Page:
In 1958, Victor's talent and promise were recognised when he was fêted at the College as a 'Royal Scholar'. In the same year he married fellow student, Glenys Chapman, who would also go on to make a career as an illustrator of children's books. Two years later he took some samples of his work to the publishers. 'Blackie', who gave him his first commission. In those days, the Royal College took a dim view of students drawing for money. It was not, as Victor said, "The done thing" and he may well have been reprimanded. The book 'White Horses and Black Bulls' by  Alan C Jenkins, published in 1960 and set among wild horses in the Camargue, it was tailor-made for Victor. Its review in the Times Literary Supplement, included two of his illustration and led to a number of horse-related commissions coming his way. In these early years, Victor's work was still focused on creating lithographs and etchings.      

After graduation in 1963, he worked for an advertising agency and freelanced for Oxford University Press where he had met its Children's Editor, Mabel George who gave him Hester Burton's historical novel, 'Time of Trail' to illustrate. With its themes of social reform and freedom of speech at the time of the Napoleonic Wars, Hester received the 1963 Carnegie Medal for that year. 

After two years at the agency he returned to the Farnham 
School of Art to teach, while continuing illustration part-time and in the same year he won the 'Kate Greenaway Medal' from the British Library Association, recognising the year's 'Best Children's Book Illustration' by a British subject for his 'The Three Poor Tailors'

This was the time that Victor was forced to change his modus operandi. When he looked back he said : “Etchings have played a big influence in my life because they produce fine quality lines and nice deep tones which appeal to me". The problem was they "need quite sophisticated machinery, making it hard to do at home" and so because he "was almost addicted to using very fine lines", he switched his technique and said that his : "early illustrations are very like etchings except that they were not actually printed etched into glass plates, rather, I just used a very fine nib”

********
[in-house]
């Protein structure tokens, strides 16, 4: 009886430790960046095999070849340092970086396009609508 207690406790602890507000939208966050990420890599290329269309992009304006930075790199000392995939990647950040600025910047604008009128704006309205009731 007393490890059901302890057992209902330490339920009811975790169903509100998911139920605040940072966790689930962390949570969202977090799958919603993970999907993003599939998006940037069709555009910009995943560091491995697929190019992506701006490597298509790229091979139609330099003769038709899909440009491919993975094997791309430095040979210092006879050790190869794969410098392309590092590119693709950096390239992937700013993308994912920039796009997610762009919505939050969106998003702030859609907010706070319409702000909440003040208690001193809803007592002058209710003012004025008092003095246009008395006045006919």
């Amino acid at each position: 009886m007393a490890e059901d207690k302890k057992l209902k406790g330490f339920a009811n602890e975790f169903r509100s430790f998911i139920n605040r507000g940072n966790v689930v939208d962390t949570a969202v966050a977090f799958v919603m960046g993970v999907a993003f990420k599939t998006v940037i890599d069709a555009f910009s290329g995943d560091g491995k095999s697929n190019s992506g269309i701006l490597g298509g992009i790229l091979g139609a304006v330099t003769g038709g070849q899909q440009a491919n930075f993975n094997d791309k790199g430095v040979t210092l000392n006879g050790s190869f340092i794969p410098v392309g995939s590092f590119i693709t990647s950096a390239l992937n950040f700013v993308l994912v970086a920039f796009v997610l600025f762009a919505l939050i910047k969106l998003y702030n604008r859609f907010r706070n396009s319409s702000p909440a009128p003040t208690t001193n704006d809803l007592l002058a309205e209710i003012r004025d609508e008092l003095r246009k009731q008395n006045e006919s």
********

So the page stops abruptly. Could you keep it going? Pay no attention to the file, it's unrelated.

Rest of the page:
At the same, historical scenes involving action forced him to change his technique and he reflected : "I was getting a lot of free flowing, fast action historical illustrations, where people might be riding a horse or fighting, and to start using very fine etching lines was not practical. It took a long time and gave the wrong effect. It became very laboured”. In addition, colour illustration was making its presence felt in publications and this forced him to make further changes : "I’d draw things up very quickly in pencil making sure everything moved the way I wanted it to and then I’d apply colour and more sweeping lines". These changes in his technique are reflected in his work for Rosemary Manning's 1963 novel 'Arripay', based on the exploits of Harry Paye, a privateer, who terrorised French and Spanish ships on the Dorset Coast in the early 1400s.

In 1967, 'Miss George', as he called Mabel, gave him K M Peyton's first 'Flambards' novel to illustrate, followed by 'Flambards in Summer' two years later. Both authors, Hester Burton and Kathleen Peyton, used his talent for drawing horses and with both, he built up a strong working  relationship. 

In his public life, Victor now moved on to work an art lecturer at the Farnham and Guildford Colleges of Art and would finally teach at the Epsom School of Art and Design. With his freelance work, as he started to get more commissions for historical scenes, he concentrated on historical accuracy and said : “I really enjoy the research. It’s important as otherwise the illustrations don’t feel convincing. It’s got to be right” and "All illustration is an extension of yourself. You have to feel what your characters are feeling and understand about their lives which is why research is also so vital". Working on a book about slaves in Egypt building the Pyramids he said : "I had to understand the heat, the terribly hard work, and the importance of the thing they were building'. 

In terms of authenticity, Victor said in an interview in 2016 that : "Most of all I would like to convey, not just what it looked like, but almost the smell of the place". Archaeologist Carenza Lewis confirmed his success when she said : "What Victor did so brilliantly was to bring the past to life".